Unintentional injuries were also the third ranking cause of death for the 45 to 54 age group and the fifth ranking cause of death for all ages.
There are about 44,000 motor vehicle deaths a year in the United States and approximately half of these are related to alcohol or drugs. Many of these tragic deaths can be prevented.
Individuals and society are compelled to make changes to reduce drastically this carnage on our roads and highways. The seriously impaired driver has no place behind the wheel of a car or truck that can serve as a weapon of destruction against a fragile and precious life.
Obviously, measures to remove the threat of intoxicated drivers are essential to creating a safer environment on the roads. In addition, there are simple measures that can promote responsible driving. For example, using seat belts and car seats increases the probability of survival and reduces serious complications. Driving at reasonable speeds instead of racing carelessly to arrive a few minutes early is sensible. Because intentional running of red lights has been endemic in some localities, the installation of electronic devices to capture the culprits has had to be implemented.
Total disregard for caution zones is a shame, but this has resulted in tough laws. In some communities a negligent driver can be cited for several traffic violations for improper driving in one of these zones that require slower speeds.
One common oversight puts pedestrians at risk occurs at traffic lights and stop signs. Suppose a driver who approaches an intersection intends to turn right after arriving at the intersection. He will look to the left to make sure that the traffic is clear and then will start moving to the right before he actually turns his head to the right. In other words, he is still looking to the left while he is turning to the right. Needless to say, a pedestrian in a crosswalk to his right is in jeopardy, because the driver does not see him. This condition is made worse if the driver fails to make a complete stop at the intersection, as is frequently the case. Sliding through the red light or stop sign without stopping completely before turning to the right has regrettably become the norm for many drivers who are in a hurry.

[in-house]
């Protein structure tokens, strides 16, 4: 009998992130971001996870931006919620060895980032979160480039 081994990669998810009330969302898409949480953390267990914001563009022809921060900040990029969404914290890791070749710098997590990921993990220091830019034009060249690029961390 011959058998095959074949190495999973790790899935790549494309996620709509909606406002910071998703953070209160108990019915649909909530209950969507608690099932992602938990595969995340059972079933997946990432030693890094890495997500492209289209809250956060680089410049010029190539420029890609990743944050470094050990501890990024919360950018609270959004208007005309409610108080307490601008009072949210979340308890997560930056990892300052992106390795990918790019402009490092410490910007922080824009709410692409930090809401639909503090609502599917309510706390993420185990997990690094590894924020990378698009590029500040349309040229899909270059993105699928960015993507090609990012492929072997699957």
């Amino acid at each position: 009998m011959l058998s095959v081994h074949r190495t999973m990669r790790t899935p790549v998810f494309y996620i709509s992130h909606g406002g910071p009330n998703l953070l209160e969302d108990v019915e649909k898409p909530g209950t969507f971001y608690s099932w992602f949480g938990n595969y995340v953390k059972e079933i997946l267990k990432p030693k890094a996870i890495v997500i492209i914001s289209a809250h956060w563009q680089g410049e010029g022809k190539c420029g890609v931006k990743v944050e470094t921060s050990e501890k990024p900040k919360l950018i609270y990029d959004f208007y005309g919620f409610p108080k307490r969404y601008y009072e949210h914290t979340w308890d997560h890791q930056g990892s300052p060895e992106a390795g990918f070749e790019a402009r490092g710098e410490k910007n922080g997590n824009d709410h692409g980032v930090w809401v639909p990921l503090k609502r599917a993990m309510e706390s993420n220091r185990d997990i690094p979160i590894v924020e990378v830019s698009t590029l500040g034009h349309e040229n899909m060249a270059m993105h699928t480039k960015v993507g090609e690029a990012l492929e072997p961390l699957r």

Distractions not infrequently can be found to be a contributing factor to the cause of an accident. With the widespread use of cell phones, a driver's attention is divided with scanning the road and with the conversation. These distractions also include radios, CD's, DVD's and televisions. Some drivers eat and drink while they drive. Some brush their hair or put on cosmetics. All of these diminish the ability to concentrate on driving defensively.
Driving while emotionally upset is not advised. Impulsive and reckless driving is inviting a disaster to happen. Road rage is becoming more common as courtesy on the roads is a thing of bygone days.
The age of the driver may influence the accident rate. Insurance companies are well aware of the occurrence of accidents based on age groups. Some people may be more irrational or have slower reflex times in critical situations.
Tracking of accidents is vital for providing adequate response teams such as firefighters, paramedics, law enforcement officers and hospital emergency room staff. The added medical costs affect all of society, especially when the money and expertise could have been diverted to other areas. The tragic loss of a loved one can have a lifelong impact on the well-being of family and friends. Under these circumstances no dollar amount can be assessed for the grief experienced.
Of course, many people do survive terrible accidents but are disabled for life and require specialized therapy or supportive care. Many cannot return to the same jobs they once had so their employers have to find new help. Many cannot have the same active role in family activities as they once had. Many cannot continue their participation in the community as well.
Enjoy your driving time, slow down, drive defensively and arrive alive.